This is a surprising and remarkable account of one woman's quest to reconnect with the earth and herself.  Written with raw honesty, humour and poetic beauty, Claire swept me along through the swamps and mountaintops of her experience. Thrumming with the sounds of nature, read this book and hear in yourself the call to the wilds.

- John Seed, co-author “Thinking Like a Mountain”


This is a brave and adventurous book - a memoir that took me into the heart of the wilderness through the eyes of a courageous young woman. Claire’s writing is full of life and profound surprises. She writes with stunning intricacy of the world around her as she is caught in the spell of the wilderness. Read, and you will be caught in the ripple of the land as Claire leads us into alien yet intimate landscapes.

I sometimes felt as if I had been transported into another land - birds that alarmed if danger were near, red-bellied snakes that mercifully slithered away from me, insects that could kill. It became a place of such magic that plundering its beauty is the worst sign of greed.

- Anne Deveson AO,author of 'Tell me I'm Here', 'Resilience', and others


In My Year Without Matches, Claire Dunn has written an eloquent and deeply personal account of her year in the Australian wilderness.  With some kindred spirits, she forsakes her uban comforts for the elemental requisites: shelter, water, fire and food.  In this intimate meeting with the Earth's gifts and demands, this embrace of the Feminine in its most pure form, Claire shares with us her initiation and her transformation. How nourished we are by her offering.

- Joyce Kornblatt, author of 'The Reason for Wings' and other novels


I probably would have loved My Year Without Matches for its subject matter alone: solo woman braves wilderness, barefoot, in Australia. But this was never going to be 'just another into-the-wild book'. Claire Dunn’s account of her year of living simply is so beautifully written, with such wisdom, wit and heart, and so many well-observed details, that you feel yourself alongside a dear friend, seeing and experiencing all she does, and hoping the journey will never end. This is the best, most honest book I have read in a long time.

- Louise Southerden, award-winning travel writer 


As a campaigner to save the wilderness, Claire Dunn thought she knew the bush. But what she knew was "the Forest" – a concept that needed her protection, something "revered, magnificent, faraway". Burnt out by the never-ending demands of environmental campaigns, Dunn realised she needed the forest more than it needed her. She decided to take up the challenge of living in the bush for a year with five others, developing wildness skills – hunting and trapping, gathering bush food, building shelters. A cross, she says, between the reality-TV show Survivor and Henry Thoreau’s Walden. The  television dimension of the story surfaces in the inevitable tensions between group members. The main thread of this soul-searching story, however, concerns the daily challenge of survival and Dunn’s inner struggles as she proves to herself she can last the distance.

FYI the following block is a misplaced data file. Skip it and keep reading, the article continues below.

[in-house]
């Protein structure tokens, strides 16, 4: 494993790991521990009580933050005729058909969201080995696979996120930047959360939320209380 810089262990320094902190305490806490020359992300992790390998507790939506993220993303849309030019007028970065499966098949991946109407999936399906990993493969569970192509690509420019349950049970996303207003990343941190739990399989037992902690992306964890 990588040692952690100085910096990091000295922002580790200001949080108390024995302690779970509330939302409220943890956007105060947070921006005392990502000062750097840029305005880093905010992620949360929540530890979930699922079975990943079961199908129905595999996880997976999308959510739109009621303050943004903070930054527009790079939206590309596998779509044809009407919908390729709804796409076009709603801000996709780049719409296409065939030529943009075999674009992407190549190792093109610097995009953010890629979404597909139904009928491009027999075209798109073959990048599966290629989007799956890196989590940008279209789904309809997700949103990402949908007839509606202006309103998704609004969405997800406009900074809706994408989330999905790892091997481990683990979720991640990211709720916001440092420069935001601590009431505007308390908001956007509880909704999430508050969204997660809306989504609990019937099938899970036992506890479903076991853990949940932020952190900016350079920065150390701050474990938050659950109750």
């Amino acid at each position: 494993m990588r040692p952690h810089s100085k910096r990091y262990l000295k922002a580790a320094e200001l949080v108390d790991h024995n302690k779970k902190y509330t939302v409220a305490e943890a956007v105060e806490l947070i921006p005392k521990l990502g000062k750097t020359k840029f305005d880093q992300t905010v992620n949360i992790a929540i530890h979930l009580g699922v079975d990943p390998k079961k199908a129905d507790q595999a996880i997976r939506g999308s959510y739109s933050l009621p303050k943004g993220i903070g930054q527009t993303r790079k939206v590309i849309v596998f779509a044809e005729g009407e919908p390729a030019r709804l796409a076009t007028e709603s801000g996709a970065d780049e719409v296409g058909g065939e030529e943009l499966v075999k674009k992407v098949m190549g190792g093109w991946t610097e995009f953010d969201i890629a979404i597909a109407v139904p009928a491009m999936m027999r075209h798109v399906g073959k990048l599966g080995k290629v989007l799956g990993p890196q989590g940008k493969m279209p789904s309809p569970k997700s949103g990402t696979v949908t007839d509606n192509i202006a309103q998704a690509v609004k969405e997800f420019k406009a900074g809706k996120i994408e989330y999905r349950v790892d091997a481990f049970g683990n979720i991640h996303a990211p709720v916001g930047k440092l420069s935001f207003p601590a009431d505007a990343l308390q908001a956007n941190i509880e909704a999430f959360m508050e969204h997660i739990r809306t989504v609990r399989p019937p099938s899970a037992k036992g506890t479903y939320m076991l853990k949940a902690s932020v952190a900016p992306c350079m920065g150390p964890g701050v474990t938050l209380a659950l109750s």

- Sydney Morning Herald, July 4 2014


Some people burnt out by the daily grind head off to sunbathe and have inappropriate flings in Mediterranean hotspots. Others, like Claire Dunn, spend the year in a far more challenging environment: Australia’s first residential wilderness skills program. A campaigner who has worked for the Wilderness Society, Dunn thought she knew everything about forests, but then she’d never really considered how to build a shelter using only natural materials; gather, hunt or trap; nor indeed how to make a fire sans matches. An entertaining look at how Dunn survived for four seasons in a “hundred acres of baking scrubland".

- Sun Herald, June 12, 2014


Who in their right mind would spend a year in the bush with nothing, having promised to eschew all toxic stimulants? Dunn did it. Beyond the physical struggle, which was considerable, her mind and soul soared into realms she shares with us. We discover an exceptional woman who emerged from the remotest thickets of NSW to apply unique insights to the green movement.

- Country Style Magazine, August 1, 2014


Abandoning the demands of her desk-bound vocation, AGS sponsored author Claire Dunn swapped her office for the simplicity of the bush to rekindle the life in the wild she once loved (see AG 99). Claire documents the time she spent living in the natural environment, where she learnt how to build shelters, create fire, find bush tucker and survive without the majority of modern conveniences. Claire details the land's cycles of transition and transformation and how the experience changed her, too.

- Australian Geographic, August, 2014



"It may be that our task now,as it has always been, is to listen. Simply that. If we really listen, the land will tell us what it wants and tell us how we can live more responsively.” 

- Terry Tempest Williams